Author: AdminGW_WP (page 2 of 38)

Grace, Coffee, and Discernment in the Liminal Space

I wrote last week about the grace that Nina and I experienced offering prayer and coffee to the commuters. This week, we heard from one driver who stopped just to thank us for being there. Then today, there was a voice mail from another commuter who thanked us for making a difference in her day a week ago. She couldn’t stop because she was running late, and she was in the far lane. She had been having a rough time at work and didn’t feel good about getting there. Just seeing us helped her to feel encouraged and able to face the work situation. She took the time to look up our phone number to call and let us know.

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Cups plus Waves equal Grace

It wasn’t a dark and stormy night; instead, it was a bright and windy cold morning. Nina and I offered coffee, tea, and prayer for commuters from 7 to 9 a.m. this Wednesday. As usual there were not many takers of the coffee or tea. And many probably didn’t realize that they were takers of the offer for prayer. As we waved, with many returning our waves, we offered greetings and silent prayers for those passing by. I have to say that I had two favorite return waves. The first was a man holding and talking on a cell phone. He waved his pinky finger at me. The second was a young girl riding with a man I assumed was her dad. She waved at me while their car was several places back in line at the light. As the line started moving, I waved again and she gave me a big grin and another wave.

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Don’t Harvest to the Edge of the Field

Who would expect that a sermon on the Leviticus admonition not to harvest all the way to the edge of the field could give insight on how we work! Well, Maggie’s sermon—and her example about how she “harvested” all the work and did not leave work for a co-worker—certainly convicted me. I know that it is better to share the work and to include others in the process, but sometimes it becomes easier to do it myself.

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Relentlessly Kind

Like many of us, I was raised with the admonition, “If you can’t say something nice, don’t say anything at all.” So I have been silent in this venue for a bit. Being silent, however, can sometimes be construed as giving silent agreement to words or actions that may be unjust, harmful, or demeaning. How do we navigate this divisive time in our world when it seems that it is now okay to say anything about anyone whether or not it is true, helpful, or insightful?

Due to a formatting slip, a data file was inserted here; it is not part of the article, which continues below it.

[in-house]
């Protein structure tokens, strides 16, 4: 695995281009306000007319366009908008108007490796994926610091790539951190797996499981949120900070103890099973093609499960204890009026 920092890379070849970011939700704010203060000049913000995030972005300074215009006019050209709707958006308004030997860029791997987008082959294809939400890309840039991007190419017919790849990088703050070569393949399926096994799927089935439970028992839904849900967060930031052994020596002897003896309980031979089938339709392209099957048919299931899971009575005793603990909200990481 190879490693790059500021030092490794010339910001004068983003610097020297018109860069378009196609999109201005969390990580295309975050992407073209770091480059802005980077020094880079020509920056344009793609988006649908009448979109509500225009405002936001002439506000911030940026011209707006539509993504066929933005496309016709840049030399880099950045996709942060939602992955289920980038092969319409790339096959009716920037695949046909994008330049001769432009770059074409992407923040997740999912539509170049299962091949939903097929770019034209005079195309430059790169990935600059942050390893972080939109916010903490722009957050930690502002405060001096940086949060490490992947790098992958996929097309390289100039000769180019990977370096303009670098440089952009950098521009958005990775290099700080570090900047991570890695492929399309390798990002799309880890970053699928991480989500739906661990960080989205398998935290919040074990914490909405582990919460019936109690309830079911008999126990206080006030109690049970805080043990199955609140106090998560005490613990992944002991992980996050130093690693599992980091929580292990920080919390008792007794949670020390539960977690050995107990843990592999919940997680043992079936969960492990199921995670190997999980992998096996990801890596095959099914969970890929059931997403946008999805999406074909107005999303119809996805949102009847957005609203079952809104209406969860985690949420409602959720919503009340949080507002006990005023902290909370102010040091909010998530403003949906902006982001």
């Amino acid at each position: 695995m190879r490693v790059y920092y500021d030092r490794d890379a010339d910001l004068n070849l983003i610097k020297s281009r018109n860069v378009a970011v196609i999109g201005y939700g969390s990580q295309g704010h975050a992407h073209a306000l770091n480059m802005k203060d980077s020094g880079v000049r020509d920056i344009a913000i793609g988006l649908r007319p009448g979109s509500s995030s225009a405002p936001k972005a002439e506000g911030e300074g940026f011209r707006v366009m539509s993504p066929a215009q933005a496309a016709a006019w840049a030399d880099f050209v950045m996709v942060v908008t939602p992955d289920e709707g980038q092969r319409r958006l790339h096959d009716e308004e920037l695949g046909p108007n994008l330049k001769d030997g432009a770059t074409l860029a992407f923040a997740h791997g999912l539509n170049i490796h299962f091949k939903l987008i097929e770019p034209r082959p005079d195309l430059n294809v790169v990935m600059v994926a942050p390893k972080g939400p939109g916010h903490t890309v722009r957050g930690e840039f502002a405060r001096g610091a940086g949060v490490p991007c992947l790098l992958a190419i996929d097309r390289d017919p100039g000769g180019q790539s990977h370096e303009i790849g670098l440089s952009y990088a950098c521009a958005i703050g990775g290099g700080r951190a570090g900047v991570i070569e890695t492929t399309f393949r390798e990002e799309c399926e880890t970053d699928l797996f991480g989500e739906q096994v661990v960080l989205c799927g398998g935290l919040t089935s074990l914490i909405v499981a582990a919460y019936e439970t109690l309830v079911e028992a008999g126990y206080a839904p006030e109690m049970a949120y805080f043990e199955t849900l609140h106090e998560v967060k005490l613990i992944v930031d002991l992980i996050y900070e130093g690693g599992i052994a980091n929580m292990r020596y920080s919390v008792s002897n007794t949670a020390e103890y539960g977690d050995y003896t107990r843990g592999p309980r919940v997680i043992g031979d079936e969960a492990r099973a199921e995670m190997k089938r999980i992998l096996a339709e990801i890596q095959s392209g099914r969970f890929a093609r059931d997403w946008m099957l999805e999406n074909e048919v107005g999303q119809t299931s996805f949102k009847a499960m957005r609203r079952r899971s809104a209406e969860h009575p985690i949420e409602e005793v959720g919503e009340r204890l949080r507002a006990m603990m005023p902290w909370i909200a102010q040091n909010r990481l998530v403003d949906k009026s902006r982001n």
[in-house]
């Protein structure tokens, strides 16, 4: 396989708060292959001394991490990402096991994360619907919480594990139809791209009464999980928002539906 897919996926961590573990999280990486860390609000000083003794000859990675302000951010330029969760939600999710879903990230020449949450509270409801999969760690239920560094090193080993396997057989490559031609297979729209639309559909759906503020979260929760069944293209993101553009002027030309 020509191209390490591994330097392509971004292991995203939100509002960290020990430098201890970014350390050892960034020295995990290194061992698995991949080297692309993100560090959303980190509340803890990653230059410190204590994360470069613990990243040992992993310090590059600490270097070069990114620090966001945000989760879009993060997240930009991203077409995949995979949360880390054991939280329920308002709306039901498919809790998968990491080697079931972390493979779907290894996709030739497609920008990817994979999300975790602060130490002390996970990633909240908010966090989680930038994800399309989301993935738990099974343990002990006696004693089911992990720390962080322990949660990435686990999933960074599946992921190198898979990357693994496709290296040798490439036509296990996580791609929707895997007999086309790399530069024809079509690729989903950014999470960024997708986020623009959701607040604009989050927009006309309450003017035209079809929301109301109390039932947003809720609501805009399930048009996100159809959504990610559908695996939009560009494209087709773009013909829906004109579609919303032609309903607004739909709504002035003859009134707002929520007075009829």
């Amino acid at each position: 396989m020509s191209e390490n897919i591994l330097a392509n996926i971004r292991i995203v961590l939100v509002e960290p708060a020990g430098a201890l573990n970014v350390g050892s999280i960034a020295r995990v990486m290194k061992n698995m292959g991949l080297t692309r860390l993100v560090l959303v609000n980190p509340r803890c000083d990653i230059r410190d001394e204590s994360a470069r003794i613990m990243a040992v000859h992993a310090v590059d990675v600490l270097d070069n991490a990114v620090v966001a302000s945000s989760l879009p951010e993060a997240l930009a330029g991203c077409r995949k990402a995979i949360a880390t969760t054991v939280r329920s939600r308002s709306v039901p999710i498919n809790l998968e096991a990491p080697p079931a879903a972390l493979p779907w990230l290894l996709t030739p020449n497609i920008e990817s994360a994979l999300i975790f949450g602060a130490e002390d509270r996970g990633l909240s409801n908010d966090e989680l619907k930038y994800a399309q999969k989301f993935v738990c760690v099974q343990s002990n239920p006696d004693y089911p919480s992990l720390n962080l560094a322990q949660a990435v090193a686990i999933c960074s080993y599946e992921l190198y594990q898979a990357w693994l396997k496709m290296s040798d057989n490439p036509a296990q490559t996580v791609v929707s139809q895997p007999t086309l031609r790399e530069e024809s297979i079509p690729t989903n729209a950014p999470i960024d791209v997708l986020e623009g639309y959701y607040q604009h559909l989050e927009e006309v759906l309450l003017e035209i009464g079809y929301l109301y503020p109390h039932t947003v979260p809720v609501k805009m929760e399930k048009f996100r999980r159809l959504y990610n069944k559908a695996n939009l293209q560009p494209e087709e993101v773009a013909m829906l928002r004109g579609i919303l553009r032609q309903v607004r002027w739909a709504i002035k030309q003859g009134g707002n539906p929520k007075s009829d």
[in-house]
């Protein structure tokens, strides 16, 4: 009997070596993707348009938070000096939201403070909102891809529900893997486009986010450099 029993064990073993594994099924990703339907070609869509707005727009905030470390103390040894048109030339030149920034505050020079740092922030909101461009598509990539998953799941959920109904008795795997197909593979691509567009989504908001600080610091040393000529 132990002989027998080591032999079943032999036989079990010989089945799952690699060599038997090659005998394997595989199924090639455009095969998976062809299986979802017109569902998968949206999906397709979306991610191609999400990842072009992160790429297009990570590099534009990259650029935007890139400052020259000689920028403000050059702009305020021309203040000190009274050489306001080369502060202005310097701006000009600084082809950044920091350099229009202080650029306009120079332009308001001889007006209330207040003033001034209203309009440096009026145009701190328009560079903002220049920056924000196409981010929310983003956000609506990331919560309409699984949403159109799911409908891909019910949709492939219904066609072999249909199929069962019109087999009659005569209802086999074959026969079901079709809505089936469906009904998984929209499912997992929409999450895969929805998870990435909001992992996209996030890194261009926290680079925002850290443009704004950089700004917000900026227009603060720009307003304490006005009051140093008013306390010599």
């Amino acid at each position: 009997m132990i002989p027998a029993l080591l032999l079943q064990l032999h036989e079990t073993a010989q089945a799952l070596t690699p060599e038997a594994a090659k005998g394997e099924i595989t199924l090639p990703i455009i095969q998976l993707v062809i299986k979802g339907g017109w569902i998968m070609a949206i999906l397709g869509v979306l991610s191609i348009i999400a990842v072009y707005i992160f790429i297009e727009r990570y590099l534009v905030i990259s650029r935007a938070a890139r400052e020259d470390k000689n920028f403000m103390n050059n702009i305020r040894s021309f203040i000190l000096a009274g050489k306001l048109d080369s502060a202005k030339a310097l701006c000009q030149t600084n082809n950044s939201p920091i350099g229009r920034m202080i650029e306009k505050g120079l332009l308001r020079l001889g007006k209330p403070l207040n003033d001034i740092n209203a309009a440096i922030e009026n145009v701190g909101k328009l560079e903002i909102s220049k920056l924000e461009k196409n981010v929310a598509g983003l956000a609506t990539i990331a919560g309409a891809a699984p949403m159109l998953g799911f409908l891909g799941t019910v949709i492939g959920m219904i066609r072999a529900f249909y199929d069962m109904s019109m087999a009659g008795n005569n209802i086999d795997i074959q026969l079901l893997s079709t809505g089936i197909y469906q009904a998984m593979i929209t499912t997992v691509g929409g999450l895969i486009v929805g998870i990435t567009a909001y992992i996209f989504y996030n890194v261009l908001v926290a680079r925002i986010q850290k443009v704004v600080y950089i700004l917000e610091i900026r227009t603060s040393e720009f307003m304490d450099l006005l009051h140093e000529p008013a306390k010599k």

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The Lord Is My Light…

“The Lord is my light, my light and salvation, in God I trust, in God I trust.” Thus begins one of the psalmists in a poem/hymn about facing moments when we feel assailed or set upon. Some of those moments come upon us suddenly while others creep unnoticed into our presence until we are engulfed.

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what we truly celebrate this season

Sharing what I wrote for a young adult friend facing a deep loss:

Back in college, I read a bit of Paul Tillich, a 20th century theologian, who wrote about God as the ground of our being. That image has stayed with me through the years. It has brought me hope through the losses in my life.

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There are stories, and then, there are other stories

A couple of Sundays ago, as we have been exploring how even an old tight-fisted, hard-hearted miser like Ebenezer Scrooge can find redemption, we took a look at how our memories can become fuzzy over time. The community of family and friends around us can help clarify what we remember, but there is a danger in blindly trusting a version of the story without checking it out.

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The Game’s Afoot!

From a few folks who raised the question about how to reach out to the community at Christmas time, to the dream team who brainstormed ideas, to the whole staff who took those ideas and began to shape them, to Mallory who had a vision of how things should look and work, to the folks who set up stations and donned costumes, Christmas Is Afoot! was brought to life, and powerfully so! This is the way to work together, to build something beautiful and meaningful in order to welcome our community. As always, there were a few hitches along the way, but we got our giddyup going and overcame them. I am so proud of all of you, of all of us.

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Hard Decisions

As a certified administrator and interpreter of the Myers-Briggs Type Indicator, I find a lot of insight in thinking about the different ways we have of seeing and interacting with the world, taking in information, and making decisions. When I work with an individual, group, or a couple who have taken the indicator, I always try to be clear that the MBTI simply measures a few scales by how a person answers the questions. It cannot tell someone how brilliant they are, how well adapted or not they are, or even how intelligent they are.

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All SHALL Be Well

“All shall be well, and all shall be well, and all manner of things shall be well.”

I know I wrote using this quote from Julian of Norwich only a few months ago, but this is my lifeline, my call, and my mantra just now. I wear a chain with a silver möbius strip around my neck. Julian’s words are etched into the silver. I find myself fingering the twisted circle as I think and pray. This reminds me that I am a small finite part of this divine dance of God’s grace and love. The entirety is much larger than I in so many ways.

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